Nature is resilient but it is not always efficient; in business, humans strive for efficiency, which often leads to decreased resilience. One of the best known explanations of “resilience” comes from Walker, 2004, “Resilience is the capacity of a system to absorb disturbance and reorganise while undergoing change so as to still retain essentially the same function, structure, identity, and feedbacks.” I would go further and add that humans ought to be able to anticipate and avoid the disturbances that can reduce the ability of our social, economic, and environmental systems to be resilient. There is no system more resilient than Nature. No human system, structure, or process possesses the inherent characteristics of natural systems, structures, or processes that provide Nature’s level of resilience, and Nature’s ability to
regenerate and recover from catastrophe. Humans have consistently and with remarkable efficiency and effectiveness reduced Nature’s ability to “retain essentially the same function, structure, identity, and feedbacks” that keep Earth’s systems hospitable to us. We
have polluted the air, soil, and water. We have triggered the sixth mass extinction or Anthropocene extinction, threatening the pre-industrial levels of biodiversity. We are ruthlessly, and some would argue willfully, destroying the very natural living and non-living resources that
previously allowed Nature to return to that steady state, which allowed us to enjoy the environmental conditions that allowed us to be here in the first place. We extract non-living resources without any thought for their finite nature, for example phosphorus, which for all intents and purposes is non-renewable in our lifetimes and cannot be synthesised. Phosphorus is vital to all carbon-based, aerobic life forms, both photoautotrophic (photosynthesising) and heterotrophic (non-photosynthesising), and we are dangerously close to exhausting all known deposits on Earth.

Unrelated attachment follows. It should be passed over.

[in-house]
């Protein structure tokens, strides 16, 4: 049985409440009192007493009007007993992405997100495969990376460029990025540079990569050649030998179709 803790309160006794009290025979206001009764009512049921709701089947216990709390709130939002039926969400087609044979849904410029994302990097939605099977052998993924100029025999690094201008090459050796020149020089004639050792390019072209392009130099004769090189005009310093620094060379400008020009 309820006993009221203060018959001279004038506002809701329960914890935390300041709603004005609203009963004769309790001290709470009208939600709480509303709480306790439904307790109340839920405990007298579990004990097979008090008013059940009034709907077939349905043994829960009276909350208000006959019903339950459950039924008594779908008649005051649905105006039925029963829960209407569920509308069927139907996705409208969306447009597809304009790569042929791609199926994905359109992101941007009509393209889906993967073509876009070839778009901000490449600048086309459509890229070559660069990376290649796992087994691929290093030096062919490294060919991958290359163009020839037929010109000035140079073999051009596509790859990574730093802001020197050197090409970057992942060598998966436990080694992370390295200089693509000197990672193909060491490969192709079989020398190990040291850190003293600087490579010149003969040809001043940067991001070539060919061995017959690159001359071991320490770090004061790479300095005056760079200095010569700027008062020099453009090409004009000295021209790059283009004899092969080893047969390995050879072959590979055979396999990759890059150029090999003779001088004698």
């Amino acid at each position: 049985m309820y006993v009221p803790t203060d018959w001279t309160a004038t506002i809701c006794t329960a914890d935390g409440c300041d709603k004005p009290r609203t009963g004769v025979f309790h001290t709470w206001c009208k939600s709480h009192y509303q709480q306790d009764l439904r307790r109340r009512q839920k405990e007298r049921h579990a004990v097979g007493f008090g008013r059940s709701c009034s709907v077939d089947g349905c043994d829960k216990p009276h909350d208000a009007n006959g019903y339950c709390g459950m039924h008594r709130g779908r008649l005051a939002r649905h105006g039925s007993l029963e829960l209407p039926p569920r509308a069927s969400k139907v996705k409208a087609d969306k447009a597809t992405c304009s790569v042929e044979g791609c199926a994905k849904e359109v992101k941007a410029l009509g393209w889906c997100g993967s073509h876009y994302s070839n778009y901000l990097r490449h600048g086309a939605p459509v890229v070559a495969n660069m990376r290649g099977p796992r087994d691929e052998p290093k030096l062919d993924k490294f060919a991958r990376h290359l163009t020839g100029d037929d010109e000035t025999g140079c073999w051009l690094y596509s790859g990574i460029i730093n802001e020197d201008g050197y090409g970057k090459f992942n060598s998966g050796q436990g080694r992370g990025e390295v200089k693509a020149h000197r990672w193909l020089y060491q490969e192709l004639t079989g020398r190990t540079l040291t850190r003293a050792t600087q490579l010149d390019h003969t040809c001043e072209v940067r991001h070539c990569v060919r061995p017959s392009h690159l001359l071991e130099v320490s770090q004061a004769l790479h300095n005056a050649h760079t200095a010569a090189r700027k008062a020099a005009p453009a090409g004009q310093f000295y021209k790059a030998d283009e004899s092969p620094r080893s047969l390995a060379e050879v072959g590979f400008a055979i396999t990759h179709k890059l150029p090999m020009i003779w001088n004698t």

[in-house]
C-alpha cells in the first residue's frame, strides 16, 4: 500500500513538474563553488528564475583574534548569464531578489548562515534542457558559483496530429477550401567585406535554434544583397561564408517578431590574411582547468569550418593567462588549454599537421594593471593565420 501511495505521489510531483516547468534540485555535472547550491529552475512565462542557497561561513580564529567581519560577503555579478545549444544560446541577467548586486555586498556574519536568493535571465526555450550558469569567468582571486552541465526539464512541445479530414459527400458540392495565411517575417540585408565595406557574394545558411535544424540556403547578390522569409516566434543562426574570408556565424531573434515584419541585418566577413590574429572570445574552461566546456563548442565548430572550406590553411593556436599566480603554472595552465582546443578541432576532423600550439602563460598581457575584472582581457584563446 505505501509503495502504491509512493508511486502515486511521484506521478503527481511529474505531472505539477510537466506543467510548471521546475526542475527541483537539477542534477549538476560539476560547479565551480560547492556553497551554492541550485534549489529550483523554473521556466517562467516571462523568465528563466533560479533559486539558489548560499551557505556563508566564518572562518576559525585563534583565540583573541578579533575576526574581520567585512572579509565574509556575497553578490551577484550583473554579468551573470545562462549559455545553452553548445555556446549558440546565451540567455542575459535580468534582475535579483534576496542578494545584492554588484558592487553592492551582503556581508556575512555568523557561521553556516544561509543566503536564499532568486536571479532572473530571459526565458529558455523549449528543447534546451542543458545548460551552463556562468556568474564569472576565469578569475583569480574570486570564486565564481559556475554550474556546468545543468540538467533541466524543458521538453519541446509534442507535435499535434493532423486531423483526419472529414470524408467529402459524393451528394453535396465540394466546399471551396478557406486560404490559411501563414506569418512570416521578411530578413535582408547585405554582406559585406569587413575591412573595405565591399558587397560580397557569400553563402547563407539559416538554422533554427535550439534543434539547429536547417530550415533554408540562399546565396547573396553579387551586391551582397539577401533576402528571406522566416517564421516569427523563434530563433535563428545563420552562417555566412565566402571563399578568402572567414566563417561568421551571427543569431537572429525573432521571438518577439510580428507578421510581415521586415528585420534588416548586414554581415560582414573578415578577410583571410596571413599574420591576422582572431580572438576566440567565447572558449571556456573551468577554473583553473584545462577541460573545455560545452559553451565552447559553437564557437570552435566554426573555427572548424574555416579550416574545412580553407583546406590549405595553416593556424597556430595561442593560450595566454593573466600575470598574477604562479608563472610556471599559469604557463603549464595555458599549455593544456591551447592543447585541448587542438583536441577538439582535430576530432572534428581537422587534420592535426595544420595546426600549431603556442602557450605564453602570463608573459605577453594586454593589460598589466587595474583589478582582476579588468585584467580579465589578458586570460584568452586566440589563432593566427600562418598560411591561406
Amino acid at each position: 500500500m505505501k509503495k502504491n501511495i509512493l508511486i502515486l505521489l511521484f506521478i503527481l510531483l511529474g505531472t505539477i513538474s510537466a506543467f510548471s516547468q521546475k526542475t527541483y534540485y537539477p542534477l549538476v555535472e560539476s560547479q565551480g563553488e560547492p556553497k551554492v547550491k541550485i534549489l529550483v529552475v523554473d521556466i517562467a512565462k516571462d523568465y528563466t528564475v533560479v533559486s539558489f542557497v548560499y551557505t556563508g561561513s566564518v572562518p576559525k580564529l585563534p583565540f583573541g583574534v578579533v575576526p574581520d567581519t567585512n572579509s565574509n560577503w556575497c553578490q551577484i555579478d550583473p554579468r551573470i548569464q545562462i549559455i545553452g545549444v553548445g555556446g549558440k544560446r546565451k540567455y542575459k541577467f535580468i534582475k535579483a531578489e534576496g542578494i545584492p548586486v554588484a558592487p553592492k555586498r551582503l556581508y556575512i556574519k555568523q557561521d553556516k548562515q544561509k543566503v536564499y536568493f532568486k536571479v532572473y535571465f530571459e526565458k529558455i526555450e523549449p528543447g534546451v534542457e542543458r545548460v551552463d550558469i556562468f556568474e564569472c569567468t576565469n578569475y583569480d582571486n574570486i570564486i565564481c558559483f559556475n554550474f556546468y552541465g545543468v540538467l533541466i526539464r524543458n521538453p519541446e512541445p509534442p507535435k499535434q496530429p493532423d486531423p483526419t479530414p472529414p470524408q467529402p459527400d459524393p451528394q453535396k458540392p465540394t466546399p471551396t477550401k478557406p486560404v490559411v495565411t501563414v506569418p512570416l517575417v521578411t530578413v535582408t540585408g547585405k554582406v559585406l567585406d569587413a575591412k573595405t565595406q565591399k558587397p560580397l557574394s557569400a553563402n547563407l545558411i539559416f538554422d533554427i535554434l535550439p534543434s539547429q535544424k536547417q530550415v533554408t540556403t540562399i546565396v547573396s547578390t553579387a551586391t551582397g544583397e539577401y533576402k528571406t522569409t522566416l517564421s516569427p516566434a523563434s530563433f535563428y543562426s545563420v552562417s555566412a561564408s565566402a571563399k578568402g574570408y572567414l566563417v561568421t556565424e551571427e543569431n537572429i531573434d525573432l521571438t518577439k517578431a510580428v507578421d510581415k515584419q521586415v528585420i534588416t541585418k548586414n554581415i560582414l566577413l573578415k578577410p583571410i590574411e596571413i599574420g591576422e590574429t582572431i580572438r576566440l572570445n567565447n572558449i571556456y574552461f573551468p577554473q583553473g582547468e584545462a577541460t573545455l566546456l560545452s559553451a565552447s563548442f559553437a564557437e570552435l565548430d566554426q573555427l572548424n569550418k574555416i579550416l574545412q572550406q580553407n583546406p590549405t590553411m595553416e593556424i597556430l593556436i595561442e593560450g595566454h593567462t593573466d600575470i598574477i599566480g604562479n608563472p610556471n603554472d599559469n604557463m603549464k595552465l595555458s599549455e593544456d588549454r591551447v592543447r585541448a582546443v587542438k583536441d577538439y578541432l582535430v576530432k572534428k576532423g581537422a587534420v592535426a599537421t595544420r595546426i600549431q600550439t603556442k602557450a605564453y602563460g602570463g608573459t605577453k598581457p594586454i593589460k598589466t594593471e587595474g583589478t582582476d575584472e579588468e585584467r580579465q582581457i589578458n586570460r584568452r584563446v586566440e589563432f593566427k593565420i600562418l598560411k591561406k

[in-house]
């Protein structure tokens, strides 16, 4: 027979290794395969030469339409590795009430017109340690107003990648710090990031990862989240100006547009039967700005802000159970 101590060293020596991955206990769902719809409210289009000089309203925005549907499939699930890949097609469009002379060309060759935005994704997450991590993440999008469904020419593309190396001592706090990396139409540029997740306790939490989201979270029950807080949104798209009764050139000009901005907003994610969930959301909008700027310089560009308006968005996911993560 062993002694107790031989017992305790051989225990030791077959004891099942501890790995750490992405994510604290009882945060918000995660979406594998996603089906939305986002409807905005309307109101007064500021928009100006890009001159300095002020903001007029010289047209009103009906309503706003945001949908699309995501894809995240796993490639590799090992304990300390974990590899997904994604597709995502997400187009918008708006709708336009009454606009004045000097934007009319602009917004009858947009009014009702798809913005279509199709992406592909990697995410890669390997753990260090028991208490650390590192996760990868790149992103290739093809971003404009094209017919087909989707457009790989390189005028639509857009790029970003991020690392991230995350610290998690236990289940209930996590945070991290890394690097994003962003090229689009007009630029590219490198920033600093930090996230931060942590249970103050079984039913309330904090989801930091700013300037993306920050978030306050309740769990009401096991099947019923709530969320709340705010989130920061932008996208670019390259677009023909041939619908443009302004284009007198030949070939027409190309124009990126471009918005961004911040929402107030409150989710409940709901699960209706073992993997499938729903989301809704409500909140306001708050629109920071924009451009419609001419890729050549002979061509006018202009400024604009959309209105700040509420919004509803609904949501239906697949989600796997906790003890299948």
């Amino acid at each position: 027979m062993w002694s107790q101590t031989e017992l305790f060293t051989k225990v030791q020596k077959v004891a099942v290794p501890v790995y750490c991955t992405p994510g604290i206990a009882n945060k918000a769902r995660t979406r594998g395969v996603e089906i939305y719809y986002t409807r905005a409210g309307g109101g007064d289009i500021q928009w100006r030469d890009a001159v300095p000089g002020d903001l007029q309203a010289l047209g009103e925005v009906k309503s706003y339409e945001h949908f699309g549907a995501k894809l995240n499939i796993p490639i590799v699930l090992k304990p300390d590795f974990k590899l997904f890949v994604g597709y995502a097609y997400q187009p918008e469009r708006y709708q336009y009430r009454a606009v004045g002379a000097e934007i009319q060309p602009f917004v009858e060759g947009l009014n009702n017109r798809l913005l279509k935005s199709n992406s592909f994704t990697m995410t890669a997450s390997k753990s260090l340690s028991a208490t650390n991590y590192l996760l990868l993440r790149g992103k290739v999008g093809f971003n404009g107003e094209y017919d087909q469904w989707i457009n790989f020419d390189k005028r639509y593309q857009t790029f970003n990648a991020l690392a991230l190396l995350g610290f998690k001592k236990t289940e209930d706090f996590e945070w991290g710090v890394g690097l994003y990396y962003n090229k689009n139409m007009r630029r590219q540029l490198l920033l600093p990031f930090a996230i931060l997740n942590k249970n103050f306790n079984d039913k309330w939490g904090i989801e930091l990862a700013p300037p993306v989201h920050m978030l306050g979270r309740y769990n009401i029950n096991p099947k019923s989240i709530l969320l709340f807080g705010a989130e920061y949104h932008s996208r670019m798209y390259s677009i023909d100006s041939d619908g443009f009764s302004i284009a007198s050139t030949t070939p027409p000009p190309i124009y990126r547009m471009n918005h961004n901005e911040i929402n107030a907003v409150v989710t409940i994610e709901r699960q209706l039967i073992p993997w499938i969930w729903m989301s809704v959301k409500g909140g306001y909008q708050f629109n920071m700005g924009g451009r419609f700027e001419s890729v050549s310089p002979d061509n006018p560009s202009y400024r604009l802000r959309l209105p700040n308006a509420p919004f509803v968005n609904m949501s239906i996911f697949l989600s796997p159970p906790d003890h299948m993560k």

COVID-19: FRAMING THE CONTEXT
No other event in modern memory has created such chaos in human systems as COVID-19, with virtually no end in sight. The virus and disease exposed, among other things, the weaknesses of our production and distribution systems, which had grown, for the most part, into centralised behemoths susceptible to massive disruption in the right circumstances. The virus reminded us of a truth, which we have ignored either willfully or ignorantly: microbes rule the world. With all our advanced technologies, weapons, medicine, artificial intelligence, robotics, financial systems, etc., a microorganism has reminded us of our mortality. We have been so focused on generating wealth that we lost sight of what really matters. Our economic systems are all predicated on growth, seemingly oblivious to the fact that we live on a finite planet. According to Wahl, 2017, “Our profoundly unsustainable monetary and economic systems lie at the root of many of the converging crises around us.”